“Vanessa, thirty-five, had three children with an abusive husband. She “lost her mind, started doing heroin,” after losing the children, who were taken away and given to her mother. The drugs led to homelessness and prostitution. She grew up on Arthur Avenue in the Bronx, but now spends her time in Hunts Point, “trying to survive everyday. Just doing whatever it takes.”
She was standing on the cold street corner looking for business, wearing only flip flops and smoking with her two friends. When I asked her how she wanted to be described, Mary Alice jumped in and said “She’s the sweetest woman I know. She will give you the shirt off her back, if she has one on.”
“Déjà’s mother was a crack addict and prostitute. At five Déjà started raising the other five children in the house. All shared a mother and none shared a father.
At nine her mother was taken away and the children split up. Déjà ran away from her foster family at twelve and came out as a woman. “I picked up all sorts of habits. I started doing things I don’t do, including smoking crack like my momma did.”
“Beauty, 21, was born and raised in Oklahoma, and was brought to New York City by a pimp who promised her she could “make some mad money.” She has since had nine pimps: “I have been through nine niggas. Got my first black eye from one, another punched me in mouth, but this guy is good to me.”
Her mother was an addict. “She started using crack. That’s when it all started, the walls started coming in on me. Now she is incarcerated. I can’t blame my mom–she’s my mom. I smoke weed, but not crack. I don’t like that peppermint burning smell.”
“I’m like a walking corpse. I just want it to end already. I don’t have dreams no more.” — J Lo
“Garbage clustered along the side of the street, driven by the rain towards the drains. The scrap yards and auto shops were closed. Half the street-lamps were broken.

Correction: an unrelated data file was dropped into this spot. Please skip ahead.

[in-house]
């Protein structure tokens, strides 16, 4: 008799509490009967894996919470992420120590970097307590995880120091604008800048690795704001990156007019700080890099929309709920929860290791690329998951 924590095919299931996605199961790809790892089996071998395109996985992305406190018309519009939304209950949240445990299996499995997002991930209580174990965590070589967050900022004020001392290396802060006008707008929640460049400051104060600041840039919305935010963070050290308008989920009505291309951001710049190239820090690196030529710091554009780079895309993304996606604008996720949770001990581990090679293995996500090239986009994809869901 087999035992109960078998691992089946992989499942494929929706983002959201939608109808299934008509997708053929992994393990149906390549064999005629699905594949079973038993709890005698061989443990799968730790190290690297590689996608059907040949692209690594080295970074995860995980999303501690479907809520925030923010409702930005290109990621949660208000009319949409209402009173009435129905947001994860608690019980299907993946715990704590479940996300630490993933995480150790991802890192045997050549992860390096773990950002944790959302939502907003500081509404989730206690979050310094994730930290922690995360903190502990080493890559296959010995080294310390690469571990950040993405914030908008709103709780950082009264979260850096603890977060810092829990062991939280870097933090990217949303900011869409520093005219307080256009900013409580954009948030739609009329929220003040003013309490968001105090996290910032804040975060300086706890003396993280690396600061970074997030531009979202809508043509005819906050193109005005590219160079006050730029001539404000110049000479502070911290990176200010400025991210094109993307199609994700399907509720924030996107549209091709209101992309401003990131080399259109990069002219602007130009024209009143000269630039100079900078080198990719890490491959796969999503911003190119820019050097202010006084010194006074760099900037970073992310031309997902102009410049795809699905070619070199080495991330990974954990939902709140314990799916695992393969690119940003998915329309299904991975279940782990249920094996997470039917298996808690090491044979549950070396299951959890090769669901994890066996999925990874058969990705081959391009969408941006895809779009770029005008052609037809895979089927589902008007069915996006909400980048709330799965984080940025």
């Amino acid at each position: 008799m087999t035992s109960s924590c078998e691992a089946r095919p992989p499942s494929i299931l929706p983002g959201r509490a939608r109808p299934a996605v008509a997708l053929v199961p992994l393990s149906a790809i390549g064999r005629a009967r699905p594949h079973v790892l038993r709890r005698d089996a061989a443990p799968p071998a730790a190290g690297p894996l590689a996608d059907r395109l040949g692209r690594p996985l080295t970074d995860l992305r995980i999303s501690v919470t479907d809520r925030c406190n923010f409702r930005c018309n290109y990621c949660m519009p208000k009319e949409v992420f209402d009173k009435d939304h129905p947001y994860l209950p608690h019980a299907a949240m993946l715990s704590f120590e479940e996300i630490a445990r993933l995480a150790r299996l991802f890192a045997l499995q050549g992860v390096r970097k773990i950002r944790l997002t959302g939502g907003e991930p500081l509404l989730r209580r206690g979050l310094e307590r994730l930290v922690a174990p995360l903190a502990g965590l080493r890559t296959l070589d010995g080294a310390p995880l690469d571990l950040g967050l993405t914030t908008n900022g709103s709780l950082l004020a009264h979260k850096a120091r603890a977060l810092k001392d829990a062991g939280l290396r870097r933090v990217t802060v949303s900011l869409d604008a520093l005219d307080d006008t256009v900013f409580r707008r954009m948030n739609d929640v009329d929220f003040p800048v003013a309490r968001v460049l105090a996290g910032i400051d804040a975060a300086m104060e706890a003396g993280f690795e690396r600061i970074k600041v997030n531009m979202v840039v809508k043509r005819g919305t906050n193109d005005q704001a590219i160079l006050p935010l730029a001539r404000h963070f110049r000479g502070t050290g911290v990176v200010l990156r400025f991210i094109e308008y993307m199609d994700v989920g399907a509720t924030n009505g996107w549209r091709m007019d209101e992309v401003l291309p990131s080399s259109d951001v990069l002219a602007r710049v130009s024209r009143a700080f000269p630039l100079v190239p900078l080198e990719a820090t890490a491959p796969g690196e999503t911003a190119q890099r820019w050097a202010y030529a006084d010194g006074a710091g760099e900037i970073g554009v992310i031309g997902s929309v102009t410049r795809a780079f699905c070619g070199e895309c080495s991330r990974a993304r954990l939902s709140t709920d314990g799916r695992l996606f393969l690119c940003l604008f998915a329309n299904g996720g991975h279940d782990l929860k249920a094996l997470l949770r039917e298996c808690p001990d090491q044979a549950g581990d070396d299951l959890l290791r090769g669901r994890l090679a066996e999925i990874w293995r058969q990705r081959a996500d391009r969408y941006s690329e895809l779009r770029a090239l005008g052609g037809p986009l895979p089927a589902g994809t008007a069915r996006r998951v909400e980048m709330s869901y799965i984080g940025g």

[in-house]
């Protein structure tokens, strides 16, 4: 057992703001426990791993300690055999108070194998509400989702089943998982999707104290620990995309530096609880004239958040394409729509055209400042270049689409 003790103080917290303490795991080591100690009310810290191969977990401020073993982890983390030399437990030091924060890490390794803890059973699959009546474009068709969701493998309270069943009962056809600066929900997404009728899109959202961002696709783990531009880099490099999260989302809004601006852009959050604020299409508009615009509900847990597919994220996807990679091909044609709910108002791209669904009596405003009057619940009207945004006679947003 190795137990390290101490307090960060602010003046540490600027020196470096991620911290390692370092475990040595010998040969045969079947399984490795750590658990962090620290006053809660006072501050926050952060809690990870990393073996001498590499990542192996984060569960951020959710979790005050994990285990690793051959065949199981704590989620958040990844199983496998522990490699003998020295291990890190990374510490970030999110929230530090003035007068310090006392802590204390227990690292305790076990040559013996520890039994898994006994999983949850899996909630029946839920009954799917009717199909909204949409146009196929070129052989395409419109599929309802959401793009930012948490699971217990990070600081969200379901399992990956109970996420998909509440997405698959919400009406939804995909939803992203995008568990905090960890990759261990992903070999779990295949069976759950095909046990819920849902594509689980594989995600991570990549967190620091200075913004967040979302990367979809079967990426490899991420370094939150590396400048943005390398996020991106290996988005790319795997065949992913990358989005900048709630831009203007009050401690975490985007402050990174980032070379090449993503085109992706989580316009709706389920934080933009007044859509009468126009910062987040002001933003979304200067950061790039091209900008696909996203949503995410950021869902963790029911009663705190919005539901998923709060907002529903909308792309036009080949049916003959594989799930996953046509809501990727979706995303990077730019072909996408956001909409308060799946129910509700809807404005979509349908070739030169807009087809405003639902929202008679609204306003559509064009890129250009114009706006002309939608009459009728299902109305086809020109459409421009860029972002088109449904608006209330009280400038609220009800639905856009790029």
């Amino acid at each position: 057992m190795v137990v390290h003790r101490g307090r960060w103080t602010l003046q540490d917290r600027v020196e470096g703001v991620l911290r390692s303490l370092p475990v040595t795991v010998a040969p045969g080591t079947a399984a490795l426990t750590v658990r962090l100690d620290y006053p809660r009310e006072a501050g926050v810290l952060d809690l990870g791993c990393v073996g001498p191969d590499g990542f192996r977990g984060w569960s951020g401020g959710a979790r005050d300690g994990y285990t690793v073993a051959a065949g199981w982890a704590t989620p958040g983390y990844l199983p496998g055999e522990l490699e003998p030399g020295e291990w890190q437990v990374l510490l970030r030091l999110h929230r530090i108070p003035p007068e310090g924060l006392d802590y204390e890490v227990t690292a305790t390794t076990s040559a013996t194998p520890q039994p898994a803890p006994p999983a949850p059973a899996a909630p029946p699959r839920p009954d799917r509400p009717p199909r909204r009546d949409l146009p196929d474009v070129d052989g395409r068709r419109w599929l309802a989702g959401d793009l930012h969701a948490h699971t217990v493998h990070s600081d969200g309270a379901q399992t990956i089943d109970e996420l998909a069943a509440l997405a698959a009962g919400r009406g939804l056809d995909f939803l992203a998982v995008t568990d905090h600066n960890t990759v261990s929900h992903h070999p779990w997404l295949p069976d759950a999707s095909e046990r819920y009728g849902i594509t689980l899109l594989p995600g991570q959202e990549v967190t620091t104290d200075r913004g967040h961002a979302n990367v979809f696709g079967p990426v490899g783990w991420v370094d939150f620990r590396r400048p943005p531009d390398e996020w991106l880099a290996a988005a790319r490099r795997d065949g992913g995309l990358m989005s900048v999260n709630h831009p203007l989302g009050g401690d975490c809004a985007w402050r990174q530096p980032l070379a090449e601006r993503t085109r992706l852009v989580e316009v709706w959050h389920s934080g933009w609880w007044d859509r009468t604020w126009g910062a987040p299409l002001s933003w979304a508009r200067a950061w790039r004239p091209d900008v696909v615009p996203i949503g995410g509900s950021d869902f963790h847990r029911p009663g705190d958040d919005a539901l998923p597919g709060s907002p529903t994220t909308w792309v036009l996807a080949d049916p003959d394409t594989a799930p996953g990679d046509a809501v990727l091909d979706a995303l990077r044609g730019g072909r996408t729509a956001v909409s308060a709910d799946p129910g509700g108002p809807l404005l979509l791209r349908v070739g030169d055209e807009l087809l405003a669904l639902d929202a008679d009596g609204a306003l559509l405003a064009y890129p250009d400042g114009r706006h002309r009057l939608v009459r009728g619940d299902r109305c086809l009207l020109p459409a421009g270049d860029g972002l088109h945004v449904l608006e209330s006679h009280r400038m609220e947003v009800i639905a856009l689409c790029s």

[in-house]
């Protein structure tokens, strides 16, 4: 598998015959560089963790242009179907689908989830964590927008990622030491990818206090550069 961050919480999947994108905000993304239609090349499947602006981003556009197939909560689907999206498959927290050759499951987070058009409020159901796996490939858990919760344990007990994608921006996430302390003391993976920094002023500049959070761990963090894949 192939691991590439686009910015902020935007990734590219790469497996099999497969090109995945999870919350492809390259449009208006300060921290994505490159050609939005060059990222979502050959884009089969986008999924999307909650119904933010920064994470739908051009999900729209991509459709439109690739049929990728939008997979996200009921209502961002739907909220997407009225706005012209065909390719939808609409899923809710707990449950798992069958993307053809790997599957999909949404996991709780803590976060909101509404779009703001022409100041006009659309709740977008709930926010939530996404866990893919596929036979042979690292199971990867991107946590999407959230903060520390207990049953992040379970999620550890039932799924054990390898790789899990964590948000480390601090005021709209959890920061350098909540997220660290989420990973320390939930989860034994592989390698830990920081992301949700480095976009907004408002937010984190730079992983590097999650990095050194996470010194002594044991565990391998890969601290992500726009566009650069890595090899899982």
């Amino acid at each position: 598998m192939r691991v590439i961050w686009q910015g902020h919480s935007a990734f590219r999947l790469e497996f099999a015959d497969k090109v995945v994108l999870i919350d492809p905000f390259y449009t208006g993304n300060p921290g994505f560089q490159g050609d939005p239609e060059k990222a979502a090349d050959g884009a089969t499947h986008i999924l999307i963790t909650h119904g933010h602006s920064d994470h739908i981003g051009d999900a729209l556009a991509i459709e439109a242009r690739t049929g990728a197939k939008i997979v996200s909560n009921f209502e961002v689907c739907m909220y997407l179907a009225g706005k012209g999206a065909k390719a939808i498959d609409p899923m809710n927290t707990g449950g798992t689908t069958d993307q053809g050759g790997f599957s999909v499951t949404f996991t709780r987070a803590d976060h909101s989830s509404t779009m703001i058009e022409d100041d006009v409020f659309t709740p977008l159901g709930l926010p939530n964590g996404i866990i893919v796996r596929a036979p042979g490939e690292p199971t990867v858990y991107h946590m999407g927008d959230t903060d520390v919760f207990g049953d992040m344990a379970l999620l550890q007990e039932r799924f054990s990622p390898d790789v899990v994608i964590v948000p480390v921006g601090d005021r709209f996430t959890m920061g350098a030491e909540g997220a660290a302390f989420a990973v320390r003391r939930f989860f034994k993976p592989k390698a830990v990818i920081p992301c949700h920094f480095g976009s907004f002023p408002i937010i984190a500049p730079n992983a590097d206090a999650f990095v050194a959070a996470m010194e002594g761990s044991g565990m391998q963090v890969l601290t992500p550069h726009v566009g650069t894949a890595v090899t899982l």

“When my father dies I will go to his funeral, only to make sure he is really dead.” – Michael.
“Tiffany was barely visible, hidden amongst the parked semi-trucks.
I had not seen her since the summer.
Michael offered up his judgment, “can you believe it. That crack head. Out here sucking dick and fucking while pregnant. She don’t even know the father, probably some trick.”
“I learned Takeesha was pregnant three months ago: It was midnight and she was stranded at a one-hour motel, dumped by a John. I had come to pick her up and bring her back to Hunts Point. She was dressed in red lace, knee-high red leather boots, her face puffy from a prior beating: Black eye, broken lip.”
“The house has been used by addicts for almost five years. The front door is littered with citations from the department of sanitation and the department of buildings.”
“In the awful weather, a windy cold rain, Prince was pulling an old air conditioner down the dark street. Homeless since being released from jail (two and half years for dealing), he spends the night collecting scrap metal and old pallets that he cashes in before sunrise. He uses the money mostly for heroin, an addiction that has landed him in prison three times.”
It’s incredible just what Chris was able to capture in these photographs. If you’d like to see more of his work that will tug at your soul, visit his Facebook page. Source: Arnade on Flickr Share these powerful photos with others.
Read more: http://viralnova.com/new-yorkers/